Take your remaining grey sock, and cut from the ankle section a rectangle about 1 1/2 inch by 2 1/4 inch. Fold in half along it's length, keeping the right side in. Sew the short edges to each other using over stitch, to create a short narrow cylinder of sock. Turn the right way out, and sit one of the open ends onto your dodo body (turning in a small seam allowance). You may want to pin or tack the neck on first to ensure an even circular shape, once your happy secure with ladder stitch. It's a good idea to stuff the neck quite firmly to ensure it doesn't bend under the weight of the head. Then simply repeat the process of pinning & ladder stitch to attach the neck to the head (consider what angle you want the head to sit at, and keep the head the orientated so the beak sits the right way up & faces forward).

Feet
Right. Grab your remaining orange sock (or sock bit) and turn inside out. Take your foot template and draw around it in (trick-marker or chalk) twice. Sew around them in backstitch (leaving the instep open as indicated by the dotted line, for turning out & stuffing), and cut out leaving 3-4 mm seam allowance (you may need to leave slightly less between the toes).  
Then simply turn right way out (here's where your pokey thing  comes into play, getting into the toes), stuff (play with how densely you want to stuff it - different amounts may alter the shape of your feet) and sew up the instep with slip stitch. Position them as required on the base of your dodo and attach with ladder stitch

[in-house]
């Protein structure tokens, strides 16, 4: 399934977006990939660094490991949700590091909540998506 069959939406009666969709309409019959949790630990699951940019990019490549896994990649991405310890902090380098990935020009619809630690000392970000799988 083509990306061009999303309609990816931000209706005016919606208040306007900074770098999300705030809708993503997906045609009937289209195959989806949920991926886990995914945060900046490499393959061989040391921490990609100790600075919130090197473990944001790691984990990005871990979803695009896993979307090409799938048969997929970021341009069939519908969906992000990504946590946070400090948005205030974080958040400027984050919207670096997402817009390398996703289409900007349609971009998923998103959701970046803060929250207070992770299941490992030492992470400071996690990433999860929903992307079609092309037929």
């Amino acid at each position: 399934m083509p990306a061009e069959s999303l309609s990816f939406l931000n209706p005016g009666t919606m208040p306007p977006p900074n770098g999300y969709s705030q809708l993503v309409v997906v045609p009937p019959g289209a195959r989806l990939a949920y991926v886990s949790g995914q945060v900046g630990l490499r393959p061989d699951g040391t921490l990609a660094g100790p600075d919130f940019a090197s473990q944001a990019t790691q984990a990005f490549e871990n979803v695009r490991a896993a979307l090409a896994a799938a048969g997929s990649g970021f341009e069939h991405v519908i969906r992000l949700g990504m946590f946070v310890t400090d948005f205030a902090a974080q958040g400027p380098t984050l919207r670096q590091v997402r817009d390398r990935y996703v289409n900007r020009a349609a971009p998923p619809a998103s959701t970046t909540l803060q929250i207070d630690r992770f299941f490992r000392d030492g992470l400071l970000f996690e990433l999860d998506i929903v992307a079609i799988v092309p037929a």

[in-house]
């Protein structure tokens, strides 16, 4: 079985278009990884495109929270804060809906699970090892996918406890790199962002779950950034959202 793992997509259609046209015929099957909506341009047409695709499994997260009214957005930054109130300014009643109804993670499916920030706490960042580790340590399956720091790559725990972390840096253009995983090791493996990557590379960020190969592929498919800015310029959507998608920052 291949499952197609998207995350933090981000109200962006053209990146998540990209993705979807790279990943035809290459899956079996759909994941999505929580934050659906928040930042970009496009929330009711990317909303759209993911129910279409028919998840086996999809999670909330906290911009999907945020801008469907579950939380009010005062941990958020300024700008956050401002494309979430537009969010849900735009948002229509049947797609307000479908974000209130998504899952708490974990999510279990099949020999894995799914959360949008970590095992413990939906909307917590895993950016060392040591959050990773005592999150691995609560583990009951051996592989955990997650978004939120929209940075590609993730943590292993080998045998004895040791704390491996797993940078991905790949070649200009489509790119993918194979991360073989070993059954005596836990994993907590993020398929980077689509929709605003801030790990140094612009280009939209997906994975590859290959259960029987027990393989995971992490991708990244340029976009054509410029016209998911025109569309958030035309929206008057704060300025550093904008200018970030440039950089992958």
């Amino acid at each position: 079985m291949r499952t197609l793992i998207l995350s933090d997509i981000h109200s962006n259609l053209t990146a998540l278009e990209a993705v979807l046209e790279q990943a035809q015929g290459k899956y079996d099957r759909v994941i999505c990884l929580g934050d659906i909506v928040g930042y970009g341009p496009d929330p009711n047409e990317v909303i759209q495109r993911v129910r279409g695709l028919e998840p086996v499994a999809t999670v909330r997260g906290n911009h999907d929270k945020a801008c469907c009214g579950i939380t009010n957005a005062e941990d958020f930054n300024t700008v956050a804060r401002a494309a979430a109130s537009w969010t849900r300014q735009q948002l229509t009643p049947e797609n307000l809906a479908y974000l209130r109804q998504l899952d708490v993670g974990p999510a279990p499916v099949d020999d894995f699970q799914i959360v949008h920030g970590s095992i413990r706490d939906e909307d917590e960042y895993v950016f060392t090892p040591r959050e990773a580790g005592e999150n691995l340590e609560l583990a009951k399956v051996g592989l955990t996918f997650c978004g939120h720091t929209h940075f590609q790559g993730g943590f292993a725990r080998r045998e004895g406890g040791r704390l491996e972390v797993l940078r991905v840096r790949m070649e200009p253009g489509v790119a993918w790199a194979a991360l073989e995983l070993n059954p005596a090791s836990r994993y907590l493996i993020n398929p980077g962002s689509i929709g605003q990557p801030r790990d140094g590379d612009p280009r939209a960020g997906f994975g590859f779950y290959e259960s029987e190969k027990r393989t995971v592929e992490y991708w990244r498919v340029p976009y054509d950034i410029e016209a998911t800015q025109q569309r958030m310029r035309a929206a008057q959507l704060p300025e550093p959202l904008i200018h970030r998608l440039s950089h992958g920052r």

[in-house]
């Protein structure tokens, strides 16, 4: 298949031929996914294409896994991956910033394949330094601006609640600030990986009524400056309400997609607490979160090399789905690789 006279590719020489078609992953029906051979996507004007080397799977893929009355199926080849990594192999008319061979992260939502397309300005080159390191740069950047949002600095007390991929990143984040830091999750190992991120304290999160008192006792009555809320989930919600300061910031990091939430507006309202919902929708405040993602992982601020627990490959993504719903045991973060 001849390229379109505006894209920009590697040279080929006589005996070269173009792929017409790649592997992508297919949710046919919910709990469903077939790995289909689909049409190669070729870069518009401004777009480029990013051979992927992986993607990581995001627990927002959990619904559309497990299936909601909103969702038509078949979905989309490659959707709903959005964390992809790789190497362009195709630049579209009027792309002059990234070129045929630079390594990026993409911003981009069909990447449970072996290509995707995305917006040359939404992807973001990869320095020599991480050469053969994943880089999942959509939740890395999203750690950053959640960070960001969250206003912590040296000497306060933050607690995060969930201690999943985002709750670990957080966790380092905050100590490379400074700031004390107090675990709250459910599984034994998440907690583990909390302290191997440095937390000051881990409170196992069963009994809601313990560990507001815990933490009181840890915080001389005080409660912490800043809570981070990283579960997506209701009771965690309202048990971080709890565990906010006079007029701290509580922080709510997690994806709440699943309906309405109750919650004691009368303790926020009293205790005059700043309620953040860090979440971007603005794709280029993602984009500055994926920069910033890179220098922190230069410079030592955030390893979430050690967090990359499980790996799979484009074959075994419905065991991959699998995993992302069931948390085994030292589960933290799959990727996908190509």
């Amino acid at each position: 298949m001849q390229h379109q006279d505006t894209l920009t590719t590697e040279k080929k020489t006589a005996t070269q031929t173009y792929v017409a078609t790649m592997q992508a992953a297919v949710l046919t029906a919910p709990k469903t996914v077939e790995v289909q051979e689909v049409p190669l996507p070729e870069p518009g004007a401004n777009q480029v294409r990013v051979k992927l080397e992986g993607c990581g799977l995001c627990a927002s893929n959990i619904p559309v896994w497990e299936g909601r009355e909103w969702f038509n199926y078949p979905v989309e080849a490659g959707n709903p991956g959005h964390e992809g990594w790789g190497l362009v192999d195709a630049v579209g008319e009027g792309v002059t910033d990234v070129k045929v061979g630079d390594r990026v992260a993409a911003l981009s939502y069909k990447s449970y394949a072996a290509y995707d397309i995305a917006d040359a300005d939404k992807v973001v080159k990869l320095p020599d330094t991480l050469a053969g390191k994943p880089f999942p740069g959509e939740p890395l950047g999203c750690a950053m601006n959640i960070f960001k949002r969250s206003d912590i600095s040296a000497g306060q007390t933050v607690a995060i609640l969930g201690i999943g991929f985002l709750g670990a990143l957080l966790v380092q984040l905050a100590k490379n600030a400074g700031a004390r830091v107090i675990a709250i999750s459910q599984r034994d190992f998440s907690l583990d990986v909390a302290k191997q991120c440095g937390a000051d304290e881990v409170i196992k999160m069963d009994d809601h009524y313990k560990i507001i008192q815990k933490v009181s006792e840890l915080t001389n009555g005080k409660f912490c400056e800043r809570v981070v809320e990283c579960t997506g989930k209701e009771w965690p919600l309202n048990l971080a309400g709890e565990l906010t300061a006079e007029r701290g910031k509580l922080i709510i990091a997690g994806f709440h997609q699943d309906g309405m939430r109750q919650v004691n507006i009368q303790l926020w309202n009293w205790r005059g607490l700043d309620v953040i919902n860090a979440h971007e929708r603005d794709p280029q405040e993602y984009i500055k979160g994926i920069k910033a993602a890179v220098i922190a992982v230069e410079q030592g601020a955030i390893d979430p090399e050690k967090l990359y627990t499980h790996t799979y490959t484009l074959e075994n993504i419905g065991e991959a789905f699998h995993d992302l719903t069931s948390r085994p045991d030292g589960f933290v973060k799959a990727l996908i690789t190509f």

Wings
Take what remain of your second grey sock, and cut off the heel/ankle section and the toe, basically leaving yourself a grey tube of foot section. Chop that in half to make two shorter tubes, and lay one half out flat, at an angle, on the dodo body, like in the picture (I'm struggling to describe this in words. Damn head cold!). Sew a line of backstitch through both layers of wing and onto the body, about 2/5ths of the way down the wing. 
Fold the top 2/5ths over the top of the bottom section, thus hiding your stitches and creating a two layer wing effect. Slice up into the wing to create 4 or 5 slices (don't go all the way to the top). This should leave you with a number of loops, which, if you tug on slightly (go easy here at first - you can always pull a little harder if you choose), will stand out from the body more.

Final Touches
You are basically done now - just a couple of details to attend to. First off, and entirely optional, you may want to trim the tail a little to shape it (if you leave them long & tug on each strand, they will curl. Purtty!). Then position & sew on the eyes (for people used to sewing buttons on clothes, it's best NOT to use the shank method here, as the eyes will flop around if you do, so just use normal button stitch).
Et voila! You're done!
I suggest you now move to Swindon & join SpecOps (division of your choice. personally I've opted for 24. I'm all about the art crime since someone stole WarHorse & sold it to Spielberg. Bastards.)
Nxx
PS. totally not official or in anyway endorsed by Mr.Fforde. Though he did name check me in his blog (did I mention that already? oh)
PPS. Now totally endorsed by Fforde (see comments below) rock on mo-fo

3 comments:

  1. A major step forward in dodo sock cloning technology - of which I wholly approve!

    ReplyDelete
  2. dude. That's the real Jasper Fforde (he emailed me too).
    actual fan-girlie squealing.

    ReplyDelete